Smart scooter concept offers a 62-mile range; set for Paris launch next week
29 September 2010

Smart has revealed a new electric-powered, single track vehicle called the escooter at the Paris motor show.

Sources at parent company Mercedes-Benz describe the plug-in concept as the first step in a newly established diversification plan for its stuggling city car division.

The new two-wheeler is being developed as part of a new broad-based mobility strategy aimed at taking Smart into market segments beyond that occupied by its newly facelifted Fortwo and an upcoming rear-engined,-rear-wheel-drive successor to its short-lived Forfour that's due to be launched in 2013.

See the official pics of the new Smart escooter concept

Based around a steel and aluminium frame with interchangeable plastic panels – features mirrored on the Fortwo – the escooter is powered by a 4kW electric motor mounted beneath the seat and driving the rear wheel.

The brushless unit draws energy from a 48-volt lithium ion battery mounted in the floor area with a capacity of 80Ah – sufficient, says Smart, for a range of up to 62 miles in typical city traffic.

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Read more on the Mini electric scooter concepts

Charging is via a socket located underneath the hinged Smart emblem at the front. Additional energy is supplied by solar cells mounted within the panel at the front of the escooter.

Drawing on parent company Mercedes-Benz’s safety know-how, Smart has provided the escooter with energy-recouping brakes that require a squeeze of a single traditional handlebar-mounted lever to operate both the front and rear discs. They also feature an anti-lock system.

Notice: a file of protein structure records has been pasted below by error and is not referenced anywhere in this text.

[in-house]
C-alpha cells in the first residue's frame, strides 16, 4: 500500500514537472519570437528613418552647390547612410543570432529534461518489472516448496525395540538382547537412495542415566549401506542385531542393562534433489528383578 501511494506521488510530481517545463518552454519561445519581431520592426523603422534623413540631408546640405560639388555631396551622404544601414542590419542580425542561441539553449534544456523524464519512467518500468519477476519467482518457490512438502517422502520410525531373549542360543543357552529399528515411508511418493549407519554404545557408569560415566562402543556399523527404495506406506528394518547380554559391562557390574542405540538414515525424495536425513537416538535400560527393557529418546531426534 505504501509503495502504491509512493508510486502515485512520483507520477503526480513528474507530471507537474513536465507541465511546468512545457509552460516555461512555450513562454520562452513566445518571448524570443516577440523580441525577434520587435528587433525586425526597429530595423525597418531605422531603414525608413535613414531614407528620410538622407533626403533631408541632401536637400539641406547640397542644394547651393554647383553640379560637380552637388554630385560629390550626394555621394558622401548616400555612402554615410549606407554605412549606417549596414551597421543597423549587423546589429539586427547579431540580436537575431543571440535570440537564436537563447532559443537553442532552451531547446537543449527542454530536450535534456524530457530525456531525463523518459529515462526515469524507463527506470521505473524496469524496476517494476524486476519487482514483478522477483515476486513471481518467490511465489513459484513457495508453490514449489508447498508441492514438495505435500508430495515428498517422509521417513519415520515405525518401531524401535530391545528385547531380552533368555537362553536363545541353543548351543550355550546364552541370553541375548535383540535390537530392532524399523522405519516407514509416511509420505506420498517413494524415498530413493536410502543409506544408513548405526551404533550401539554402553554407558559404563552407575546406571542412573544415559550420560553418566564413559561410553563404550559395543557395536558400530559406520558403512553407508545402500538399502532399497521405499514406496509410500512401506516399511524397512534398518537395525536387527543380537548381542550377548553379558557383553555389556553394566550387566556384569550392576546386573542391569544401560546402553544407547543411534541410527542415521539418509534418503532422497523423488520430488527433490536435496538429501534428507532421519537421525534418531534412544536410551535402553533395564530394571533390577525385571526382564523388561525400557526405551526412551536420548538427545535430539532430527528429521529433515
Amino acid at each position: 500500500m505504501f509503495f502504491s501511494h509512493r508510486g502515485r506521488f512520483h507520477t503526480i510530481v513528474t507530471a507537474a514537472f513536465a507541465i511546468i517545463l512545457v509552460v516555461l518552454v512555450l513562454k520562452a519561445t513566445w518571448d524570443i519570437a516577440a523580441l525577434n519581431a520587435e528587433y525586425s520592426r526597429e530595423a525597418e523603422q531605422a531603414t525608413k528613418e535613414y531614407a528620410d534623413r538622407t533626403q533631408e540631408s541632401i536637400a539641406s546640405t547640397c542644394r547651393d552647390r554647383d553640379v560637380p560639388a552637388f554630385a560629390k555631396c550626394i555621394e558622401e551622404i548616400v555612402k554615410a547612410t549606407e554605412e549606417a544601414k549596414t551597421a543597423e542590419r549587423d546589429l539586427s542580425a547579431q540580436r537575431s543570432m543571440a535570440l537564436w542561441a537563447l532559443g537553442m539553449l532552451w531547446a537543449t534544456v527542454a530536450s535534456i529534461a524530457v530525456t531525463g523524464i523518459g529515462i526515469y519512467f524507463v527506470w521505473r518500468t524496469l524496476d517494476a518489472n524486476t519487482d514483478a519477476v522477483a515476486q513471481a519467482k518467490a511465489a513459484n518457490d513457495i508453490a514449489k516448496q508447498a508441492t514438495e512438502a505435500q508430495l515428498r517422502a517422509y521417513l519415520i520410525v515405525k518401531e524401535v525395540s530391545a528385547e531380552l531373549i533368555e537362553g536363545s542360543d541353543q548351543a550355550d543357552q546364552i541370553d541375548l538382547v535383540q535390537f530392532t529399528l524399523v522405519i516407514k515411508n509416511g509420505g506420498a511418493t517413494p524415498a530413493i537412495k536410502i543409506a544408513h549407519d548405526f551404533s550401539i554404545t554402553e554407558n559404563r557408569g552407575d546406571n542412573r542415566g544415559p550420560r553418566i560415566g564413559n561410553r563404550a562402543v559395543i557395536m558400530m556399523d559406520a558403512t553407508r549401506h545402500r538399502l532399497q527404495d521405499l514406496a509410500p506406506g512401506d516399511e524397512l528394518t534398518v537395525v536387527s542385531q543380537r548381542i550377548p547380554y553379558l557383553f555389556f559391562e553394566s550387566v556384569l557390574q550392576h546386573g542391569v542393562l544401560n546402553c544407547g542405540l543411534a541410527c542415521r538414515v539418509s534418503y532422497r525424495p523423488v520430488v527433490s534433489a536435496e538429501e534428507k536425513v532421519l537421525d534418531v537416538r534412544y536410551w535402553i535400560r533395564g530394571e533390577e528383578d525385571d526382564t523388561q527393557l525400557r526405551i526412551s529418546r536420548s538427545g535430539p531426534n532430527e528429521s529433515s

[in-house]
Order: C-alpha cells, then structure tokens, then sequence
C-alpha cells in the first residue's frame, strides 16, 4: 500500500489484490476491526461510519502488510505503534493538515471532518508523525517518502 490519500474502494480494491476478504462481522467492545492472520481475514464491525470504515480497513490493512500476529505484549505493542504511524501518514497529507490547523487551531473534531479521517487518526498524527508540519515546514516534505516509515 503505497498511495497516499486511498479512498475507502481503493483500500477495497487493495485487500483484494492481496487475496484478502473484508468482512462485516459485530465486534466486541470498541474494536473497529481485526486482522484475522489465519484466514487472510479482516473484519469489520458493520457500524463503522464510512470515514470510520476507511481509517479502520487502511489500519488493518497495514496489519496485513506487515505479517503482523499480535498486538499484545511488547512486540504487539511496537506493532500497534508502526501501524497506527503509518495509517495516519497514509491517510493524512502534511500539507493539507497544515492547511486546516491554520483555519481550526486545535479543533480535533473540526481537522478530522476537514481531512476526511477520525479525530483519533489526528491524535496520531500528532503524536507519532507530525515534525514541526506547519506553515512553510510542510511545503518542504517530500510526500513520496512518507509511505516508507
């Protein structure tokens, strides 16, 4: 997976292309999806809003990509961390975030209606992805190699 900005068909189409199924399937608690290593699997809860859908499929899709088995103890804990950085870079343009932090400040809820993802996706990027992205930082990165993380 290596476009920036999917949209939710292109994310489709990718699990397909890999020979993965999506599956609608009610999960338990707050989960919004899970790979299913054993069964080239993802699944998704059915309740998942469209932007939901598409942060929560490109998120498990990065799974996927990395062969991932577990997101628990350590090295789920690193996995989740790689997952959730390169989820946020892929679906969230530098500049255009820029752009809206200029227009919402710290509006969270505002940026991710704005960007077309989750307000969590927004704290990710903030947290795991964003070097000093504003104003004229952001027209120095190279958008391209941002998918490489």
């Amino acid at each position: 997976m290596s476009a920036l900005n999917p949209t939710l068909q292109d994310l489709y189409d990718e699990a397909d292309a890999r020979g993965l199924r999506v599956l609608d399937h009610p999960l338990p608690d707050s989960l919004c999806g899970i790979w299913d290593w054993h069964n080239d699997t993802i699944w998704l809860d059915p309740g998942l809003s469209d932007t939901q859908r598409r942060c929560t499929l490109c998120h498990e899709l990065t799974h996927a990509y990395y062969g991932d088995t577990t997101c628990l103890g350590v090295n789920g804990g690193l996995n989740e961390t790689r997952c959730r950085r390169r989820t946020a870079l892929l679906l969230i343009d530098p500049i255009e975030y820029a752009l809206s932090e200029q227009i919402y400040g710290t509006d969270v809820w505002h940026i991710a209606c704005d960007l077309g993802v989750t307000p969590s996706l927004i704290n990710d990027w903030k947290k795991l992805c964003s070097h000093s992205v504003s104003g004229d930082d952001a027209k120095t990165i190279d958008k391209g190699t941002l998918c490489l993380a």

Also included is an airbag. Mounted inside the panel beneath the handlebars, it is designed to provide protection to the torso and legs in the case of a frontal impact.

Chas Hallett blog: What's going on in Mini's design studio?

Other neat touches include Blind Spot Assist. As with Mercedes’ more recent models, it uses a small rectangular lamp mounted in the rear-view mirrors to warn of objects in the blind spot – the typical cause of accidents on scooters.

The controls are taken care of by a smartphone that slots into the centre of the handlebars to provide information on speed and energy levels, as well as acting as a communication and navigation device. A pop-out seat, meanwhile, is designed to accommodate a pillion passenger.

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Comments
4

22 September 2010

It doesn't look as adventurous as the Mini scooters, where's the different coloured interchangeable panels like the original Smart car?

23 September 2010

[quote saintly78]where's the different coloured interchangeable panels like the original Smart car?[/quote]

'Based around a steel and aluminium frame with interchangeable plastic panels – features mirrored on the Fortwo – the escooter is powered by a 4kW electric motor mounted beneath the seat and driving the rear wheel.'

23 September 2010

I quite like this Smart scooter with its modern and clean looks. As much as I wanted to like the MINI version, I found its colours schemes a bit messy and the style a bit unadventurous. Either way, I think the basic concept is something that would appeal to me. Economical, clean and silent local transport.

23 September 2010

I agree. It's intriguing. I'm curious as to what price they will sell it for, and how that compares to existing scooters.

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